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Manna vs. Milk & Honey

The land flowing with milk and honey… it sounds like a title Kanye West or Common would use for their next hip-hop album. It certainly doesn’t sound like the place God promised the Israelites as they departed their prison in Egypt and began a trek through 40 years of sand fleas, sunburns and under-stimulated taste buds.

For those of you unfamiliar with the biblical story, the phrase "land flowing with milk and honey" was the description God used while commissioning Moses to lead His "chosen people" out of captivity in Egypt. God was painting a picture of the future home of the Israelites, a home rich in resources and natural land.

However, what God’s people did not know about this "promised land" was that they would never enjoy its richness. Because they were unwilling to cooperate with God and take the risky steps of obedience, the escapees would be forced to wander in the desert for 40 years. Thus, the sand fleas and sunburns I mentioned above. But where do the under-stimulated taste buds come in?

[Before Milk There was Manna]

The wandering Israelites were eating something called manna every day, for 40 years straight. What is manna? Well, it wasn’t the tastiest of meals, at least not for every meal, 40 years straight. Can you imagine? I remember, while growing up, complaining if my mom made the same thing twice in one week. Meatloaf again?

While the Israelites grumbled in the desert, God provided a means by which they would not die of starvation. At first, the manna (which appeared every morning as frost-like flakes—eat your heart out Tony the Tiger!) was surprisingly flavorsome. But after a while it got old, and the people began to lash out at God and Moses, saying, "You promised milk and honey but have led us out here into the desert to rot and die." But that was far from what God was doing. God was simply providing a necessary element of life for a season until he could bring about his promised blessing.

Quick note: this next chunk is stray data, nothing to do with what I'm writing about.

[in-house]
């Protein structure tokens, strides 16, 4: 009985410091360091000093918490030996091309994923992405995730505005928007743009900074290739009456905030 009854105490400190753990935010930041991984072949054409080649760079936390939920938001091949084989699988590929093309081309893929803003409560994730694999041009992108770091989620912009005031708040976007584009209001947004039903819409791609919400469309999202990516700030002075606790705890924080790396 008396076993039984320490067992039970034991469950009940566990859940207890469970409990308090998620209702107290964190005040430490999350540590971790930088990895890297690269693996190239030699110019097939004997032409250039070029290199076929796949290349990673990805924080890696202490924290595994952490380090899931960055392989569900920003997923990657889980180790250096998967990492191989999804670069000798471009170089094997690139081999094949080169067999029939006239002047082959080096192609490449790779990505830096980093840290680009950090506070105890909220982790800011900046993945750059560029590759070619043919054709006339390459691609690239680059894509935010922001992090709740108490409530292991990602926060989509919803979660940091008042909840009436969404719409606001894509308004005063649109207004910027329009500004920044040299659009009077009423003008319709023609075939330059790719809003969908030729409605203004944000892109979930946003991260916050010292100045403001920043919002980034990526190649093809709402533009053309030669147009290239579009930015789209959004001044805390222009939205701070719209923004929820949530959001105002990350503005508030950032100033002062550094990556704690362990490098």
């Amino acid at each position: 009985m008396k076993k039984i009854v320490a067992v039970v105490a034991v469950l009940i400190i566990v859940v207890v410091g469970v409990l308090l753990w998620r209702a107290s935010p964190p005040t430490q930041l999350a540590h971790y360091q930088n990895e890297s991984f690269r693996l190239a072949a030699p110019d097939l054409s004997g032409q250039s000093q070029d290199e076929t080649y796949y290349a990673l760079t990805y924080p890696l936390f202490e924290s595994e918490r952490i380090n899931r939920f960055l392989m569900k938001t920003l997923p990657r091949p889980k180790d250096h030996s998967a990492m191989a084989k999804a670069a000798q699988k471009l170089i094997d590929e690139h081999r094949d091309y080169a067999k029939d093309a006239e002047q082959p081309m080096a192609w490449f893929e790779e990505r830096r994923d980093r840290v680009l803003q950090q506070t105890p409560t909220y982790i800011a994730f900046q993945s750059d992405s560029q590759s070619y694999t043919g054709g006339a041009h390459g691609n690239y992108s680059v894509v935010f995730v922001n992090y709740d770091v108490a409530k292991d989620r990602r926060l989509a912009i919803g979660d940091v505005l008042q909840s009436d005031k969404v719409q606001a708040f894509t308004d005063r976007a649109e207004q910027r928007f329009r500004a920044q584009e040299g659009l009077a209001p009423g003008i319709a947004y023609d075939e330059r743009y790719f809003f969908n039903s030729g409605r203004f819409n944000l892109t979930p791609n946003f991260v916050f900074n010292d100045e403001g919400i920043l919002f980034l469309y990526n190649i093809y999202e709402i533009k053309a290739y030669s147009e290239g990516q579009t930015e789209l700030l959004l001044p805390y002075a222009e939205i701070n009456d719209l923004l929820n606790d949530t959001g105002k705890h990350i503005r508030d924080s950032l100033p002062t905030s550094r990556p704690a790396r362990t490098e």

[God’s Provisions]

Manna-before-milk stories surface in our lives continuously, sometimes even without our knowledge. For modern-day children of God, this is a huge truth to grasp because while we often complain about a season of work that isn’t exactly what we hoped for or when we walk through personal or family crises, we desperately seek to resolve the inner, as well as the outer, conflict as soon as possible. The manna begins to get old. Some start taking the resources God brings their way to sustain and provide for granted.

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What person really wants to deal with an unsympathetic boss, rebellious kids, monotone professors or a close-minded partner? Not anyone I know, including myself. However, these are situations and the relationships (the manna) that we should be allowing to change, mature and strengthen us. The day of a land flowing with milk and honey will come soon enough. We need not worry about that. The day we reach the border of that land is in God’s fore-vision. We must be busy concerning ourselves with preparation so that on that day we will be ready to enter rich and flowing land. And this is really where the testing of discipleship comes in. Can Christ-followers be content to trek the desert path and learn what it means to be thankful and obedient? Can they step into the tumultuous and often draining circumstances and bring about a sense of direction and peace?

Sadly, the Israelites lacked the perspective and humility to use the manna season as preparation and training for their hearts and minds. When God brought them to the border of Canaan and showed them the milk and honey, the beauty and the richness, they retreated in fear, partly because they had not used the season of manna as a time for learning and preparation. If they couldn’t learn gratitude and trust in the desert, alone with God, how were they ever going to be thankful and trust Him to provide a land that was already inhabited by another people?

Use your manna seasons to trust God and grow in your level of gratitude. Don’t waste your time grumbling and miss an incredible opportunity—the opportunity to embrace the learning experience and prepare for the tougher road ahead.

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